As the British moved up the Patuxent River toward Washington on June 21, 1814, the interposed flotilla of small U.S. ships could neither fight effectively nor escape. On government orders, and at Capt. Joshua Barney's signal, some 15 vessels were blown up.
Ever since, finding the remains of Barney's barges has been a local sport, more difficult than it sounds. The Patuxent narrows -- and is only about 8 feet deep there, but the current is rapid, underwater visibility is maybe 2 inches, and the muck is egregious. Also, there as elsewhere about the Chesapeake and its tributaries, whole centuries' worth of unidentifiable other ships, wrecked or junked, mislead the searcher.
In the late 1970s, Donald G. Shomette gave it a try. Mr. Shomette (a marine archaeologist who works for the Library of Congress) has become, no less, the Maryland version of Jacques Cousteau. He organizes and leads expeditions, and afterward his books, replete with detail, make public the goals, the difficulties, and finally the advances in knowledge.
In this instance, Mr. Shomette had in mind " the first marine archaeological survey of an entire riverine system in the United States." A grandiose concept? To appraise it would require wading through the previously published technical report. In " Tidewater Time Capsule: History Beneath the Patuxent" (Tidewater Publishers. 370 pages. $29.95), the general reader will find a confession of his unscholarly delight in the planking and other artifacts he and a half-dozen associates recovered at a bend called Pig Point.
But Mr. Shomette, who lives near the Patuxent, also cares about that river system. First giving us historical background, he's 119 pages out before the expedition narrative begins. It has pained him to watch southern Maryland's landscape change from nature to suburbia, and the Patuxent (a 19th century example of environmental decay, as the runoff from deforested watershed silted it up) latterly become " chocolate brown . . . an open sewer."
His method was to locate sites of human habitation or activity, to test-sample, not ransack. Thus, having retrieved only enough material from his specimen member of the U.S. Chesapeake Flotilla to ascertain that it was indeed the Scorpion, Barney's flagship, Mr. Shomette's group then replaced the 5 feet of bottom " goop" covering the wreck and removed their cofferdam, to discourage the many nonscientific relic hunters.
Of books on 1812 and all that, there is an oversupply. But one on underwater Maryland, without your having to get wet, is a distinct gain.
It used to be that you rounded up a few Robert H. Burgess titles, some Marion V. Brewington and Swepson Earle, and of course Gilbert Klingel's book, and you had the makings of a respectable Chesapeake Bay shelf. And throw in Paul Wilstach.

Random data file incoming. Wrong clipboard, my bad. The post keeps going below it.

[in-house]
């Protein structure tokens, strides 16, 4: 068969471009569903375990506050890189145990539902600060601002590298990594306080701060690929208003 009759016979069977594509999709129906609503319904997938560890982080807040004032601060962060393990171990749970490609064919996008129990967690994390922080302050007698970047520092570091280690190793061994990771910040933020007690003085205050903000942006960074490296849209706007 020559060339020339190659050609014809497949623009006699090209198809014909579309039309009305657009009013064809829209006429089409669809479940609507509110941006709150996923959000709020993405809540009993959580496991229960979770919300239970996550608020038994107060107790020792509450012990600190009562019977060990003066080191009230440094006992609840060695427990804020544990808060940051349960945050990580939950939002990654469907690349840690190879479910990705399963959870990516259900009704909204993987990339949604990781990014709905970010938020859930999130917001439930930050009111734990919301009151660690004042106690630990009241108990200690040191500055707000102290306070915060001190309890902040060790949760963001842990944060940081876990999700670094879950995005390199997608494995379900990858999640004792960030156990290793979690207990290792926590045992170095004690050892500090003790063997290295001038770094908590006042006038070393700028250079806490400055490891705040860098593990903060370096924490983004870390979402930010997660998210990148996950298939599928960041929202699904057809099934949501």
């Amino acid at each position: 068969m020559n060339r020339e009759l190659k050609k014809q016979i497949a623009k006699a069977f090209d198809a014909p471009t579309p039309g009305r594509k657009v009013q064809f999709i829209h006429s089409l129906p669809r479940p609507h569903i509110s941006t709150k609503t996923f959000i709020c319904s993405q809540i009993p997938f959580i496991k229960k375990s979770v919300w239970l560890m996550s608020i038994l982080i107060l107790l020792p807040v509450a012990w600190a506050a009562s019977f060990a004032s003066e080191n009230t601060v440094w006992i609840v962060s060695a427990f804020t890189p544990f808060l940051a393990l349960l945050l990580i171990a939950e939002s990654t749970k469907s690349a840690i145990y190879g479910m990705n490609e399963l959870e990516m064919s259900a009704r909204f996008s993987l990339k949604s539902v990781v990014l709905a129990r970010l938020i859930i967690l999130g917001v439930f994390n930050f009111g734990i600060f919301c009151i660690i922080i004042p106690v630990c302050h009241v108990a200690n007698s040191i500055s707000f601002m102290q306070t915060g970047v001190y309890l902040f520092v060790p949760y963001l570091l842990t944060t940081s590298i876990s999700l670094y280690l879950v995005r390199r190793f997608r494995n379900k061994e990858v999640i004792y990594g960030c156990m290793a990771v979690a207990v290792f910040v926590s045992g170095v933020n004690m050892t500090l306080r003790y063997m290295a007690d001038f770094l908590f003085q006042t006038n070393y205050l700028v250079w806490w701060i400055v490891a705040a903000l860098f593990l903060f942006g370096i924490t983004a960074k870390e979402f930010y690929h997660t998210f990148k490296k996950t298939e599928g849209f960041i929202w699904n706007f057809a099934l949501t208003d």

But not nowadays. To do justice to the subject, shelves, long ones, are essential (not to say money, in the age of photo and painting books). By now, many a collector limits it to an aspect: Bay workboats, or Bay decoys, or Bay softcrab recipes.
For Bay liners, the ranking author currently is David C. Holly of Annapolis. " Chesapeake Steamboats: Vanished Fleet" (Tidewater Publishers. 308 pages. $29.95) is his fourth work on ,, that nostalgic theme. The era began in 1813 and lasted 150 years, meaning that by now an entire generation has never taken the excursion boat to Tolchester, let alone the overnight boat to Point Comfort and Hampton Roads.
Which would be more fun: a cruise on the bay at the same time as 50,000 other sail and power boats, or riding down to Chesapeake Beach on the Dreamland, with 3,000 others aboard? The question sounds like February, yearning for July.
" Chesapeake Steamboats" offers not only the principal landings and shipowners but even the components of a crosshead TTC engine. Mr. Holly's mourning is subdued, and will be lost on the boat-hitch crowd, but it is very real.
J. H. Hall used to live on the Virginia Eastern Shore; when the look and sound and smell of it keep coming back to him, his outlet is to write short stories. In " Paradise: Stories of a Changing Chesapeake" (with sketches by Bill Martz; Rappahannock Press. 126 pages. Box 549, Urbanna, Va. 23175; $9.95 plus $2.95 shipping), the people are less amusing than the inhabitants of Oysterback, Md., but their predicaments and their reflections contain just as much saltmarsh. Maybe the genre should be called imaginary reality.
James H. Bready has writen for the Sun Papers for longer than anyone else. He has been covering books since 1954. He was Book Editor at The Evening Sun from 1968-1985. He now writes a monthly column on Maryland books for the book pages.